Frequently Asked Questions

Who Can Attend?

What are the Prerequisites?

What's In It for Me?

What's In It For My Unit?

How Long is the Course?

Where is the Course Held?

What Materials are Provided?

What Do I Need to Bring?

What Should I Leave at Home?

Can You Meet My Special Needs?

Are there any additional costs?

Is financial assistance available?

What is a Ticket?

When Do I Get My Beads?

How do I Register?


Who Can Attend a Wood Badge Course?

Wood Badge is a contemporary training program for all Scouting leaders. It has been developed for adults in Cub Scouting, Boy Scouting, Varsity Scouting, and Venturing, as well as district and council leaders. Wood Badge is most beneficial when it is taken early in a Scouter’s career. The national council of the BSA recommends that all Scouters take this training within two years of registration. Note: Individuals who have attended Wood Badge in the past (either Cub Scout Trainers’ Wood Badge or Boy Scout Leader Wood Badge) may attend Wood Badge provided that: (1) they agree to write and work a Wood Badge ticket; and (2) they agree not to wear Wood Badge beads until they have satisfactorily completed their Wood Badge ticket. In the event that a waiting list is required, preference will be given to those who are taking Wood Badge training for the first time.

What are the prerequisites for attendance?

To attend a Wood Badge course, you must:

  1. Be a registered member of the Boy Scouts of America.(There is no minimum tenure requirement.)

  2. Have completed basic training for the Scouting position that you will hold when the course weekends are completed.(The basic training requirements for each leadership position can be found on the Monmouth Council Training Website.

  3. Have completed the outdoor skills training programs appropriate for that Scouting position. (Introduction to OutdoorLeader Skills training is highly recommended for all Wood Badge course participants.)

  4. Be capable of functioning safely in an outdoor environment.

  5. Successful completion of the BSA Annual Health and Medical Record is required for all participants.

What's in it for me?

As a result of attending Wood Badge, you will be able to:

  1. View Scouting globally, as a family of interrelated, values-based programs that provide age-appropriate activities for youth.

  2. Recognize the contemporary leadership concepts, used in corporate America and leading government organizations, which are relevant to our values-based movement.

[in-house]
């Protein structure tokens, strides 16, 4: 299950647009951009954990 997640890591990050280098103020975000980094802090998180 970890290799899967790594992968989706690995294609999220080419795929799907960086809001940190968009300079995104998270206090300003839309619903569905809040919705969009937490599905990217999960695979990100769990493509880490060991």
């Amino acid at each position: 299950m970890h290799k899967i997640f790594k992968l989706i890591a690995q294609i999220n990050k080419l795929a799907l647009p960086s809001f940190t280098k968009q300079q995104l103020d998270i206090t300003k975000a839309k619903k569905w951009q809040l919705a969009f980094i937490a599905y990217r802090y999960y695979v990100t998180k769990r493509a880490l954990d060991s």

3. Apply the skills you learn from your participation as a member of a successful working team.

  4. Revitalize your commitment by sharing in an overall inspirational experience that helps provide Scouting with the leadership it needs to accomplish its mission on an ongoing basis.

The principal objective of attending Wood Badge is to learn how to apply contemporary leadership skills to your specific job in Scouting, so that you can help to deliver a high-quality program to the youth you serve. As a bonus, though, these same leadership skills are applicable outside of Scouting as well.

For most participants, the Wood Badge experience is the embodiment of everything that is Scouting: fun, fellowship, leadership, spirit, and teamwork. In fact, many Scouters consider Wood Badge to be one of the highlights of their Scouting careers.Wood Badge has served as a source of training and inspiration to thousands of Scouters. In return, these Scouters have had a profound, positive influence on the lives of millions of America's youth.

What's in it for my pack, troop, crew district and/or council?

The primary purpose of the Wood Badge experience is to strengthen Scouting in our units, districts, and local councils. The Wood Badge "Ticket" represents your commitment to complete a set of personal goals relating to your Scouting position. By accomplishing these goals and achieving your vision of success you will significantly strengthen the part of the Scouting program in which you are involved. By practicing and demonstrating a working knowledge of the leadership skills presented during the course you will help to provide a high-quality Scouting program for the youth whom you serve.